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How to report Brexit locally: 15 very different front pages (in my opinion)

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Earlier, I shared a collection of regional press front pages from the day after the Brexit vote became known.

I think they showed the relevance of regional print titles to readers, running alongside the live news services and engaging content provided by those titles’ digital operations.

In fact, I suspect many of the regional front pages from Saturday, June 25 were influenced by what newsrooms could see was resonating online, and then applying that knowledge to crafting some of the most important front pages of the year.

Below – in time-honoured online listicle form! – are 15 of the front pages that stood out for me, and why:

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The morning after the night before: How the regional Press responded to Brexit

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The events of the early hours of June 24 – when it was confirmed that Britain had voted by a narrow margin to leave the EU – are still causing shockwaves three weeks on.

This was arguably a unique news event, one of national and international importance, yet also incredibly local too. As such, there should perhaps be no surprise that the story of Brexit made it on to pretty much every regional newspaper front page on Saturday.

Many regional papers had booked on-day print slots to cover events as they unfolded over breakfast, when the result of the referendum was due. As well as the result, those titles got David Cameron’s resignation on to the front page too.

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Burgers or politics? To be relevant, local newsrooms need to be experts in both

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One of the claims frequently made about newsrooms which are seeking to grow the number of people who read their websites is: “Oh, they’re just chasing clickbait now.”

Clickbait, as I’ve written before, appears to cover a very broad church of content, roughly characterised as “Not what we’ve always done in the past.”

A more recent trend amongst journalistic commentators has been to try and contrast two types of journalism, and to argue that the quality of journalism is reducing as a result. Press Gazette – a publication which is no stranger to the changing habits of readers  – recently cited the Nottingham Post liveblogging the opening of a new KFC as proof that journalistic standards were being sacrificed in pursuit of page views.

And last week, the National Union of Journalists leader at Media Wales – home of WalesOnline, the largest Welsh news site around and our fastest-growing website in the regionals stable at Trinity Mirror – turned to the BBC to express his views that serious journalism was being sacrificed in favour of “lifestyle type journalism.”

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EU referendum: What does the social media reaction tell us about coming out in favour of Remain?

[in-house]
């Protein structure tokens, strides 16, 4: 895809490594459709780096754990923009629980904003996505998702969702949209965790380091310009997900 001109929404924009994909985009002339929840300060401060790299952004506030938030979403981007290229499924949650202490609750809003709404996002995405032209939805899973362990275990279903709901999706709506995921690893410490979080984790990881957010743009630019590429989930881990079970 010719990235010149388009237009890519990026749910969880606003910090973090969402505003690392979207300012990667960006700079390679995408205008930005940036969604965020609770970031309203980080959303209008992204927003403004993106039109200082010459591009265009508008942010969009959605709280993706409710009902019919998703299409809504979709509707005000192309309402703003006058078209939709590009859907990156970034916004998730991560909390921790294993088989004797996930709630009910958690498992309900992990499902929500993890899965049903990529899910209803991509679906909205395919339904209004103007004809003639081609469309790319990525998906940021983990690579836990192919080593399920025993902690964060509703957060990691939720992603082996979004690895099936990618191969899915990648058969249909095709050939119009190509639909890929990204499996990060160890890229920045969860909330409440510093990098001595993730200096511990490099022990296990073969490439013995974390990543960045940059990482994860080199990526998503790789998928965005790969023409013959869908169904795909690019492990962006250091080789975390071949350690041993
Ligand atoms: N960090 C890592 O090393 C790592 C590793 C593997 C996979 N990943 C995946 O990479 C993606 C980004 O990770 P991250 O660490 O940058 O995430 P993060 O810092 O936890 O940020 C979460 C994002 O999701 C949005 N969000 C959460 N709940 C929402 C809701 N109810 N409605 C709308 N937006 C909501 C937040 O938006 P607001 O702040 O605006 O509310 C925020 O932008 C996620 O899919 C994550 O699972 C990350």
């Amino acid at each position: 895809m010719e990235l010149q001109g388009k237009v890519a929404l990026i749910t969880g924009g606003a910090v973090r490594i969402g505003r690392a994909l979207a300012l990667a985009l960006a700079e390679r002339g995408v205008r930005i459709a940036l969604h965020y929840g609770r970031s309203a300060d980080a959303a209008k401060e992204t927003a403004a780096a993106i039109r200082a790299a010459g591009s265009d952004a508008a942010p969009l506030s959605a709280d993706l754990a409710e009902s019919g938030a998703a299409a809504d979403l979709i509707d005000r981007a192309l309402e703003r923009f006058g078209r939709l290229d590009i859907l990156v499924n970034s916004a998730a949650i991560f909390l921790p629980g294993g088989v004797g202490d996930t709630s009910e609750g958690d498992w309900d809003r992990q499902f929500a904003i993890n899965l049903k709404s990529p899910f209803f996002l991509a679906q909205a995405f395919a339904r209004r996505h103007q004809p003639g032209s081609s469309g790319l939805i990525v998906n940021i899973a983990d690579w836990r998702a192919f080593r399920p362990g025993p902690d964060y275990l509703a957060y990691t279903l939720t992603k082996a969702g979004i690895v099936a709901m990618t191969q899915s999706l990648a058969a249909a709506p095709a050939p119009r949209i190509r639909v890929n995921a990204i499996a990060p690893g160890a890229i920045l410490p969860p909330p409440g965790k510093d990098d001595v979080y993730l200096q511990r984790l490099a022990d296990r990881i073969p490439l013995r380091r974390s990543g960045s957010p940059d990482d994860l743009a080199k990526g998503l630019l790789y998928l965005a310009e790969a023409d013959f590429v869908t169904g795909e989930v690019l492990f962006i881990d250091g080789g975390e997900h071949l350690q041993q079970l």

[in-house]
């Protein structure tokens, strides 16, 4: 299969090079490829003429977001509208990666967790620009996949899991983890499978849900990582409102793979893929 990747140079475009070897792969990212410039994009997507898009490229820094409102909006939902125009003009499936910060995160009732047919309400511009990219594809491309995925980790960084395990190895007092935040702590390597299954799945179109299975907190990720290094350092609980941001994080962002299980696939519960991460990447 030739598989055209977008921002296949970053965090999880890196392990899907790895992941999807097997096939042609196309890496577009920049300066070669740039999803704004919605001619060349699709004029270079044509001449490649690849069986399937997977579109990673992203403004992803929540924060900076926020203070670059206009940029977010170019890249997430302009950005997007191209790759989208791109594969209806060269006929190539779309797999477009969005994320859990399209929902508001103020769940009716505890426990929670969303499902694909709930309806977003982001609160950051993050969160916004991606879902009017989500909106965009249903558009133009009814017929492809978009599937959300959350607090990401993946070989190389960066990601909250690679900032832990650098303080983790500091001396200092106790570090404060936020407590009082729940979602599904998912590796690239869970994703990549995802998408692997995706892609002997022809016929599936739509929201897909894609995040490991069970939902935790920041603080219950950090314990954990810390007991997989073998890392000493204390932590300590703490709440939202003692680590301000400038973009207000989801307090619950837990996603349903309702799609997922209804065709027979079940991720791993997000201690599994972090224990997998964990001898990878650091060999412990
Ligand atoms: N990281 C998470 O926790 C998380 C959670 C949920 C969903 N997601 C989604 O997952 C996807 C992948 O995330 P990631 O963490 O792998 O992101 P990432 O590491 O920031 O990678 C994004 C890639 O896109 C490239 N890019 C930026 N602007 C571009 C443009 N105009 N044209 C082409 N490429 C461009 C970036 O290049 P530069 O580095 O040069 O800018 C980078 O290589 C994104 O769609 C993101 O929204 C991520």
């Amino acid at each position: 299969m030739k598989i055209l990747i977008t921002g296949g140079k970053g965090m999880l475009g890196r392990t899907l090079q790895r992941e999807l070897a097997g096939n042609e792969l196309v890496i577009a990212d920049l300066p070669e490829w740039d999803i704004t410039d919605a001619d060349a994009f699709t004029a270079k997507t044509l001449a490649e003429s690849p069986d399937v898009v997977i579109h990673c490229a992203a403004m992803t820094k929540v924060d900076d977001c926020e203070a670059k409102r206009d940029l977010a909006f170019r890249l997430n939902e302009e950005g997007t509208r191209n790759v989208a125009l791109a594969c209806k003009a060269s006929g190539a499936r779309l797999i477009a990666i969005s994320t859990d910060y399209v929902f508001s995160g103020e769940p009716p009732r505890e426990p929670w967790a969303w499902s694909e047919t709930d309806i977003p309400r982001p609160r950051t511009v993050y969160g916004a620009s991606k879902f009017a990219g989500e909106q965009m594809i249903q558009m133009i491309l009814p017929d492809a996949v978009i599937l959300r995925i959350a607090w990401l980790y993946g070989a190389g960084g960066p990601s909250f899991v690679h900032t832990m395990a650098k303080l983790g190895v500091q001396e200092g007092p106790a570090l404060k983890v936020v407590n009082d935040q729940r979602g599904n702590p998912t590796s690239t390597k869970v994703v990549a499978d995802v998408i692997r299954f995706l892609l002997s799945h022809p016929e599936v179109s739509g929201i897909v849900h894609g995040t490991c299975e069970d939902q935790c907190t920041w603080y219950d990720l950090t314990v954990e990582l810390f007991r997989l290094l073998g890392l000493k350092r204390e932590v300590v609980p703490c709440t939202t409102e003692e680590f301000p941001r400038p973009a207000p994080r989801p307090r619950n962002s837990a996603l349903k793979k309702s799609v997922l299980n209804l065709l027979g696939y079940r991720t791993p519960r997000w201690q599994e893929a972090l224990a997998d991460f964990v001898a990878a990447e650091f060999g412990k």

Several titles I work with have, over the past week, urged readers to vote ‘remain’ in Thursday’s EU referendum.

Contrary to the popular myth being shared on some parts of social media by Brexiteers, each editor has been free to decide whether their titles should back either side, or remain neutral.

I think the titles which have taken a side – including the Newcastle Journal, Birmingham Mail, Liverpool Echo and Manchester Evening News – are proof that you can take a position on something while still providing balanced coverage.

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Journalism’s challenge isn’t Facebook. It’s much bigger than that

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The annual Reuters Institute Digital News Report contains so many interesting insights into where online journalism – and the consumption of it – is heading it can be hard to know where to start.

Most of the coverage has focused around the stat that up to half of people now get their news on social media, with a growing number using it as their main source of news.

And with that came a grim summary from one of the authors of the report, according to the FT:

Rasmus Kleis Nielsen, the Reuters Institute director of research, said: “The move towards a more distributed environment offers publishers opportunities to reach new audiences on an unprecedented scale, but as people increasingly access news via third-party platforms, it will become harder and harder for most publishers to stand out from the crowd, connect directly with users, and make money.”

It led some commentators to suggest that Facebook is effectively bankrupting the news industry – by hoovering up huge chunks of advertising (which presumably was destined for news publishers instead, a bit of a big leap to make) and not actually investing in content creation itself.

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How the murder of Jo Cox was covered by the regional Press

The murder of West Yorkshire MP Jo Cox – shot and stabbed while in her constituency yesterday – is one of those events which stops you in your tracks. It’s one of those occasions which you’ll always be able to tell people where you were when you heard about it.

In a world of push notifications, email alerts, Facebook statuses and Tweets by the second, the murder of a much-loved MP handed local news organisations two challenges: How to cover a breaking news story sensitively while all sorts of information and suggestions swirled around, and how to deliver details of events in a way which blended fact and emotion the next day.